SAN JOSE, Costa Rica, (CentralAmericaData) – The rating agency decided to keep the long-term issuer’s note at B2, but changed the risk outlook from stable to negative, arguing that there are greater risks to the country’s financing due to increased borrowing requirements.
The affirmation of Costa Rica’s B2 rating takes into account the sovereign’s levels of wealth above its peers and its dynamic economy. Costa Rica also benefits from comparatively strong institutional governance indicators, reported Moody’s.
The rating agency’s report, which was released on June 2, 2020, states that “… The decision to shift the outlook to negative reflects the expected impact on Costa Rica‘s budget deficits and the related increased risk of funding pressures as a result of the coronavirus shock. Moody’s considers this shock to be a low social risk.”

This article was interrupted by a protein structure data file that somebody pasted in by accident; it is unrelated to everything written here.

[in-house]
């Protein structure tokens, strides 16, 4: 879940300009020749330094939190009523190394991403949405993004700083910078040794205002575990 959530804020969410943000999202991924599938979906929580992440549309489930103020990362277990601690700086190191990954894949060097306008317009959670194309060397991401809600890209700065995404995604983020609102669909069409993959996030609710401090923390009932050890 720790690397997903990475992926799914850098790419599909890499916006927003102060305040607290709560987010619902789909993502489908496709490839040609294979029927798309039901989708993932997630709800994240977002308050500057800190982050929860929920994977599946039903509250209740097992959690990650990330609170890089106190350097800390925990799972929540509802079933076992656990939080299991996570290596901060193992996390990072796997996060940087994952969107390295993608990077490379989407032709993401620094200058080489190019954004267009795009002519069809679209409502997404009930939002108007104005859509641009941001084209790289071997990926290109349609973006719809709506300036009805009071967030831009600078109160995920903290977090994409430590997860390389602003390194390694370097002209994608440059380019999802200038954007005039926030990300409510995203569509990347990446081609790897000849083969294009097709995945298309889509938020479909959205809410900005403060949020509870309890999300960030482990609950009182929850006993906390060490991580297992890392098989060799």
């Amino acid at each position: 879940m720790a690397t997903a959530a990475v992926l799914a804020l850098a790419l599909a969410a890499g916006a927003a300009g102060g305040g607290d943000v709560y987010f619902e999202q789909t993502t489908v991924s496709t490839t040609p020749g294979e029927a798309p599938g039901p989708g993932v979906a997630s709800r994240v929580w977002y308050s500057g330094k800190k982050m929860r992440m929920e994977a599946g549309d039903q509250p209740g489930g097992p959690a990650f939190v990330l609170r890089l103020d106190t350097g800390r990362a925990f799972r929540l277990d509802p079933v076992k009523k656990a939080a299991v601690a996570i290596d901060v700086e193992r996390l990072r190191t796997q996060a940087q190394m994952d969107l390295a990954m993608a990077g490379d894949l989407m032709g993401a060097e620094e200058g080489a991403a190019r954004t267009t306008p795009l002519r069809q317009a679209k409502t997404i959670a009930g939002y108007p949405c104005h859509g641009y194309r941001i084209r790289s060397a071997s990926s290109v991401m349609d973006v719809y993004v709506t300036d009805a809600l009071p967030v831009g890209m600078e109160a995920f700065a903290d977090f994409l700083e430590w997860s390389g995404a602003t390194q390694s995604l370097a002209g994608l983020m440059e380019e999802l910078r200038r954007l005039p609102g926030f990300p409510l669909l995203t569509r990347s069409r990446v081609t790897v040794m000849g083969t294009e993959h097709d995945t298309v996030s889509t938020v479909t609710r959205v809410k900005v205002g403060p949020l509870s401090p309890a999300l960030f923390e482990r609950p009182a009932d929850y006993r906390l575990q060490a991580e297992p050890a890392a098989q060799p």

Regarding the current situation, Moody’s assures that the pandemic has led to a strong recession and larger fiscal deficits that will require increased government borrowing both this year and next.
The document adds that “… By 2020, the government will be heavily dependent on funding from official sources, but next year’s borrowing will require taking advantage of international markets, where today’s spreads remain prohibitively high.”
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Moody’s expects the economy to fall four percent in 2020, with most of the drop in growth felt in the first half of 2020, and that Costa Rica will not return to positive annual growth until the first quarter of 2021. GDP is expected to recover in 2021, advancing approximately three percent, but will be insufficient to compensate for the loss of economic output this year.”
The full report is available.